Monday, December 2, 2013

NYT 3:20 (pannonica) 
LAT 3:37 (pannonica) 
BEQ 5:56 (Amy) 
CS not sayin’ (Dave) 

Adam G. Perl’s New York Times crossword — pannonica’s write-up

NYT • 12/2/13 • Mon • Perl • 12 2 13 • solution

One-across hits the solver in the face with the theme, even if she doesn’t yet know what it is: [Villain in the tale named by the starts of 20-, 32-, 41- and 52-Across]. Ow! What a RUDE (33d) way to start the week. And then, midway through the grid, 34a [With 61-Down, description of the 1-Across] comes socking through the landscape.

What it all amounts to is Little Red Riding Hood and the BIG / BAD / WOLF.

  • 20a. [“The Bad News Bears” activity] LITTLE LEAGUE.
  • 32a. [Supposed hints that mislead] RED HERRINGS.
  • 41a. [Lawn tractor] RIDING MOWER.
  • 52a. [Jaguar on the front of a Jaguar, e.g.] HOOD ORNAMENT.

All four members of the main quartet are strong fill, but the scattershot presentation of the accessory theme material feels ramshackle and raises my hackles. I mean, thrusting the solver (6d) HILT(S)-deep without so much as an en GARDE (36d), and then sprinkling the remainder about like so many breadcrumbs. 64a PAPA bear would not be amused, I’m sure.

  • Surprised to see (on a Monday): 7d [Indigo dye] ANIL, 13d [City on the Ruhr] ESSEN, French IDÉES, especially alongside partial GARDE (35d, 36d).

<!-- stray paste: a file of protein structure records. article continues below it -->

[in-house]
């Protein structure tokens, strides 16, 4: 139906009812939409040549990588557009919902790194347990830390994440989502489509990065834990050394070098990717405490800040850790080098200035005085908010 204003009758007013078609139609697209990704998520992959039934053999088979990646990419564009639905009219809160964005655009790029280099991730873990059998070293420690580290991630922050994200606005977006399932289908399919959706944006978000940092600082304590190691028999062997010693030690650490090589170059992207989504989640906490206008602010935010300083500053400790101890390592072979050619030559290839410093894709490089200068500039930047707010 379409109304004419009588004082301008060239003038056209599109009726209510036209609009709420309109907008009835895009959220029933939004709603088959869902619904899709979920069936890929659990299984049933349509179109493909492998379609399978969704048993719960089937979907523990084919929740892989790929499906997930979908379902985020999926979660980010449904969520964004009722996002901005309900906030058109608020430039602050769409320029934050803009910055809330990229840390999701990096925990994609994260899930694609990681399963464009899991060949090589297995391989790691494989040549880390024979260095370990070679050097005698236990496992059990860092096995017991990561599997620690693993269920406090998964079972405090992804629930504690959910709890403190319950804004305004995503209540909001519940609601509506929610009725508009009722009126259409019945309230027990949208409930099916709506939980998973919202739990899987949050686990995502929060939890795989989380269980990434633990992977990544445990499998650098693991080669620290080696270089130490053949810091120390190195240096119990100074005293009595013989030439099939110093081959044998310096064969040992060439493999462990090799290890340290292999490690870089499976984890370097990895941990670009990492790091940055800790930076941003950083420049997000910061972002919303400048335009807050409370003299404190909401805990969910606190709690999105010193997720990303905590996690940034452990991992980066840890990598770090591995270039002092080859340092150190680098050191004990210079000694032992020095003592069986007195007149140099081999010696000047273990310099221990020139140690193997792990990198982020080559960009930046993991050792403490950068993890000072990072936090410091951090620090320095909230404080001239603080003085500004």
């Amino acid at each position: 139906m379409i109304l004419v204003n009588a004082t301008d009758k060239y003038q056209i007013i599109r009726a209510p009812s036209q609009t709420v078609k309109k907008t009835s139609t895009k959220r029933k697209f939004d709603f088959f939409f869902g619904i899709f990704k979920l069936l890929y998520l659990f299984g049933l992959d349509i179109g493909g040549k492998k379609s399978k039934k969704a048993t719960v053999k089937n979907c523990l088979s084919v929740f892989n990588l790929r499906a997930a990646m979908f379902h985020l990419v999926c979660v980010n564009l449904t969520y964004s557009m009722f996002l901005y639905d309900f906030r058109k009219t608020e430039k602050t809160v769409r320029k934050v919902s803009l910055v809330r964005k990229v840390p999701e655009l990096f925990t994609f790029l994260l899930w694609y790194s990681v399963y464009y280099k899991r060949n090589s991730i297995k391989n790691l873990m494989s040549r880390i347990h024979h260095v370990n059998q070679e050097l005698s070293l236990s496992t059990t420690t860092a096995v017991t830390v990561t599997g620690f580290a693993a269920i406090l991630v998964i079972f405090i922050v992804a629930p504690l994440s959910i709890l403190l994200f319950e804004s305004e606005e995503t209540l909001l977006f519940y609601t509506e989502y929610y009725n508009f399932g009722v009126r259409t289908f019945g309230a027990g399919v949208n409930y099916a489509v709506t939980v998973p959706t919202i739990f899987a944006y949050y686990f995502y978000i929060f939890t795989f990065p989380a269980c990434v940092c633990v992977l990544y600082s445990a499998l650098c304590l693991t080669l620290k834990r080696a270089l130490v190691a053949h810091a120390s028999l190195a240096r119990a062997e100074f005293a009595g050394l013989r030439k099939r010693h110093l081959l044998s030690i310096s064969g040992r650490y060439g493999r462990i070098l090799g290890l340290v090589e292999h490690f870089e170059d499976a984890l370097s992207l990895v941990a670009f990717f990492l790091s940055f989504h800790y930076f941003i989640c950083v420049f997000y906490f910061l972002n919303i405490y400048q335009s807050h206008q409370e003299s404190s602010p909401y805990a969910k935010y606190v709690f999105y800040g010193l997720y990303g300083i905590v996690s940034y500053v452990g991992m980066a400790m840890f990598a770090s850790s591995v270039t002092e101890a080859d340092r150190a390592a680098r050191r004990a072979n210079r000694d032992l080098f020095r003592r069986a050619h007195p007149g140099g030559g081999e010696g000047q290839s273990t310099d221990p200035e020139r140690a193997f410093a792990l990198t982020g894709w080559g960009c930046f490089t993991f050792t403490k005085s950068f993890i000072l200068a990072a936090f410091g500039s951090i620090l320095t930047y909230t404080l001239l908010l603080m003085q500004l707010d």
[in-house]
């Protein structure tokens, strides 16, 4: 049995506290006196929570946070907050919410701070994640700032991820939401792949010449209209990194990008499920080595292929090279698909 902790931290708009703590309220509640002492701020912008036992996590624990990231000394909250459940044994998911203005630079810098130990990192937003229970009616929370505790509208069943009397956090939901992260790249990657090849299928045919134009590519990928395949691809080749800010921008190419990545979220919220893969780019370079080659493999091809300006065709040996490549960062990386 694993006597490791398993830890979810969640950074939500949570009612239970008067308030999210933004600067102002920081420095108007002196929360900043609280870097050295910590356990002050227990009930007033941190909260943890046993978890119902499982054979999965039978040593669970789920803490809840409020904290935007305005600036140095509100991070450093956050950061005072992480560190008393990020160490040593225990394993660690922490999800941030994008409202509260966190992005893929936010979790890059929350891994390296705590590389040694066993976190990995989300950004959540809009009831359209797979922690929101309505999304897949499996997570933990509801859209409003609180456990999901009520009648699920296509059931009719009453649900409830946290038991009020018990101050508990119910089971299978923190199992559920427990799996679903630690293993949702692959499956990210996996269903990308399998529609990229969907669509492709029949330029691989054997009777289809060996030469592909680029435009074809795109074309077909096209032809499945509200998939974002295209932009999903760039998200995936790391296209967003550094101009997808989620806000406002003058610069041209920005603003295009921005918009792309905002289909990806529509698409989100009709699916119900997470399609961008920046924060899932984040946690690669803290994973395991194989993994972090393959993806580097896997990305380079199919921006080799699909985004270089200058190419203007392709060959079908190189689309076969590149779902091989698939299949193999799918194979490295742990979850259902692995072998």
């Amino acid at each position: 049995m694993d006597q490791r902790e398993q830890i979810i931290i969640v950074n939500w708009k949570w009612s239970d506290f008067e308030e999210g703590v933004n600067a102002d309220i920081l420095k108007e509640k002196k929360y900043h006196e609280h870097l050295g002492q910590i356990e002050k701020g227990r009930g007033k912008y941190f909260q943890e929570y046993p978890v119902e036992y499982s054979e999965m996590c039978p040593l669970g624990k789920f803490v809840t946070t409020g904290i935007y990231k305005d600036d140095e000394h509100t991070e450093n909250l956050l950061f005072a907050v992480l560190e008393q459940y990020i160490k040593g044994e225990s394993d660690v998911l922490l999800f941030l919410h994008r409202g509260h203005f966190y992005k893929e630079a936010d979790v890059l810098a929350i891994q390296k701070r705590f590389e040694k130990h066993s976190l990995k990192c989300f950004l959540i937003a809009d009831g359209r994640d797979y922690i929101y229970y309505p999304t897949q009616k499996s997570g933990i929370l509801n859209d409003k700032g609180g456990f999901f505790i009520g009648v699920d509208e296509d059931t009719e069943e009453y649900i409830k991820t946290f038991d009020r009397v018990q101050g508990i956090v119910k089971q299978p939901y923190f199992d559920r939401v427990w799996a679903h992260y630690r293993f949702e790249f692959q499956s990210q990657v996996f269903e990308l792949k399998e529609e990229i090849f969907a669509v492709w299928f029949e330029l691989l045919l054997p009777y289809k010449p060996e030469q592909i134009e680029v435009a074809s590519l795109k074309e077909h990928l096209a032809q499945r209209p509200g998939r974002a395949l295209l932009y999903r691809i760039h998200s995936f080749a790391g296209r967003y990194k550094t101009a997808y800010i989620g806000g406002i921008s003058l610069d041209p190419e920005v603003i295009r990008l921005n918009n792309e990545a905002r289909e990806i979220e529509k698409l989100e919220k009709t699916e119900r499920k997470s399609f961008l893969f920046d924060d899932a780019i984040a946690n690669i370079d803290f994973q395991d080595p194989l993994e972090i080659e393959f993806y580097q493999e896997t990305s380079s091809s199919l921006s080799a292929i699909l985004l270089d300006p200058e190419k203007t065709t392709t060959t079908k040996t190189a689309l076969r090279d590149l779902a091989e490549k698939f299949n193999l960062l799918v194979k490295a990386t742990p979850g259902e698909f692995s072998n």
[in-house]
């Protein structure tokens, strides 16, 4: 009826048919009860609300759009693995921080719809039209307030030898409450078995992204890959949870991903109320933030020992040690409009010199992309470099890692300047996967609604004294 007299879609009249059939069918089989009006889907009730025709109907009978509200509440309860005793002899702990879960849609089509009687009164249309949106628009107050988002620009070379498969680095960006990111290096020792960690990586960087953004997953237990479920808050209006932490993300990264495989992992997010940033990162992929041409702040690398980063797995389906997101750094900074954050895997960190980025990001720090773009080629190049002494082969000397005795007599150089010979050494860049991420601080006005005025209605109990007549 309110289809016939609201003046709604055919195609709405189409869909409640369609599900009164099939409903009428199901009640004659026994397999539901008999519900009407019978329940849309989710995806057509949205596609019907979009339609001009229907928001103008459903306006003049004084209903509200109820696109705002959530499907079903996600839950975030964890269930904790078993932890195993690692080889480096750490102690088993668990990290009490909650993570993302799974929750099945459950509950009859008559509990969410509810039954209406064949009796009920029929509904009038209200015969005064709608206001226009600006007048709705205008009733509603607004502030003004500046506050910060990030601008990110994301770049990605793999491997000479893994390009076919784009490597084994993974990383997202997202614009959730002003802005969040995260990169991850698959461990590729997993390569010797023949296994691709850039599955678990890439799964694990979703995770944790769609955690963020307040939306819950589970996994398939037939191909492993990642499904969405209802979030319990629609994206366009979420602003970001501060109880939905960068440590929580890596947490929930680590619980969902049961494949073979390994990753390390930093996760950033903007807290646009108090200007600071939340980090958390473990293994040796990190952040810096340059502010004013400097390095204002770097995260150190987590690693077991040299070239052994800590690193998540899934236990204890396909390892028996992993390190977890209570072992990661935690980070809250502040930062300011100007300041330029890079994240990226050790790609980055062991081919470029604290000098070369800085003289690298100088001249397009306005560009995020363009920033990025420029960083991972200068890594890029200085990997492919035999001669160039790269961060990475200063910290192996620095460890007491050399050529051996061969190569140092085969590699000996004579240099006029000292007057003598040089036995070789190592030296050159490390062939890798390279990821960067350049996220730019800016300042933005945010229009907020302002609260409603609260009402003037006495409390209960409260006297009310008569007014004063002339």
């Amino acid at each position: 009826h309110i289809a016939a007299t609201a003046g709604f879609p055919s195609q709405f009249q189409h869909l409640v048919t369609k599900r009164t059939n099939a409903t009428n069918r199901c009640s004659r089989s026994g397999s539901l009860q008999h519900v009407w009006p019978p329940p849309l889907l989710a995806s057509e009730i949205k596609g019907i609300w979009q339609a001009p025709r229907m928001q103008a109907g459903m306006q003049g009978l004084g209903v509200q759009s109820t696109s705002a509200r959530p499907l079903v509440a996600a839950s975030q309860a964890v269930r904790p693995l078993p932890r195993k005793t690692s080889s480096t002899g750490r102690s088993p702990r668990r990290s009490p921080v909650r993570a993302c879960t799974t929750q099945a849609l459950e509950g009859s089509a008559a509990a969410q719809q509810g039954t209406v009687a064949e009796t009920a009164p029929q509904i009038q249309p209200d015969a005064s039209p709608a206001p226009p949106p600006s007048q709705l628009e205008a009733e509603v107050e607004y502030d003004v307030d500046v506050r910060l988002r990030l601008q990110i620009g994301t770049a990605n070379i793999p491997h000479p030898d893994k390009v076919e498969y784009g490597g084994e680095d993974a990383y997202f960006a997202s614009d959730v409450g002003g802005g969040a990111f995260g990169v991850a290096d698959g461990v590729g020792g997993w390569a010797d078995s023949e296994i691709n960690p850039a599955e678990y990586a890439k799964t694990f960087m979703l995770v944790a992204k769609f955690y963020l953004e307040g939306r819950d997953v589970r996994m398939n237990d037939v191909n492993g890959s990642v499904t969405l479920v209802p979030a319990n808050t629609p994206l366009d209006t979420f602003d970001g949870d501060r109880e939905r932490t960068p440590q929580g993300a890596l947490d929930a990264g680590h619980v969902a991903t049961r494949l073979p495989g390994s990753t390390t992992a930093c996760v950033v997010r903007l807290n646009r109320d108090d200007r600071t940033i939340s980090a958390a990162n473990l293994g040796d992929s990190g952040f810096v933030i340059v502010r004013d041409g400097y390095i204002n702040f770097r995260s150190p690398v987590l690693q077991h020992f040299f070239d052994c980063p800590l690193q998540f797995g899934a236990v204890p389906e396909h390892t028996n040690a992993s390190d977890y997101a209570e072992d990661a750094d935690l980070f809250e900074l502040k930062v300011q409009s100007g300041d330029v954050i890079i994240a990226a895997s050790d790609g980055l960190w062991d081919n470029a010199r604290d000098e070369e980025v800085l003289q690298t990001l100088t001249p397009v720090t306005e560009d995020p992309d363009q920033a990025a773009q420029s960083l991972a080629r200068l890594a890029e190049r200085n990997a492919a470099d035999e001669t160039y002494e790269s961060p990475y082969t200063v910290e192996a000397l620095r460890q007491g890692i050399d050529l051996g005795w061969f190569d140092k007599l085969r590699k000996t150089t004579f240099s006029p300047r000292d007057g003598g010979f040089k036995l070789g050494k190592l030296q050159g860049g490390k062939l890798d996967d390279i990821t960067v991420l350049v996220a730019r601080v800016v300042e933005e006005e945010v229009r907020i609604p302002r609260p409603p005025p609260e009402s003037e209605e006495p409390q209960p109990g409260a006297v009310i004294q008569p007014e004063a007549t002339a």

• Said villainous WOLF was also BIG | EYED (67a), by LRRH’s account.
  • Iowa action! COE College, DES Moines. (39d, 26a)
  • Eve action! 37a [Eve’s mate] ADAM, 16a [Grandson of Eve] ENOS.
  • 28a [Colored part of the iris] AREOLA. All of the iris is pigmented; the AREOLA is simply the inner part that rings the pupil. Further, it’s an odd choice to clue the word relatively obscurely as a structure of the eye, at least early in the week.
  • 55d [Adhesive] TAPE. Are these synonymous?
  • My solving time was prolonged by 10 or more seconds because I’d hastily answered 64a [“Come to __”] PAPA as PASS, disregarding the quotation marks. Uncovered the mistake fairly quickly only because I hadn’t remembered encountering the third lupine bit (BAD) and consulted the cross-referencing clue (34a).

Liked the core of the puzzle, but the bad taste of the presentation of auxilliary material never left my mouth.

Updated Monday morning:

Bob Klahn’s CrosSynergy / Washington Post crossword, “Stars and Bars” – Dave Sullivan’s review

Happy CyberMonday® folks! While you’re shopping online, you might take a peek at constructor Bob Klahn‘s “Monday Challenge” (any day he creates a puzzle is a Challenge, despite only Sunday being called that) in which we have phrases where the first word can precede STAR and the second word can precede BAR:

CrosSynergy / Washington Post crossword solution – 12/2/13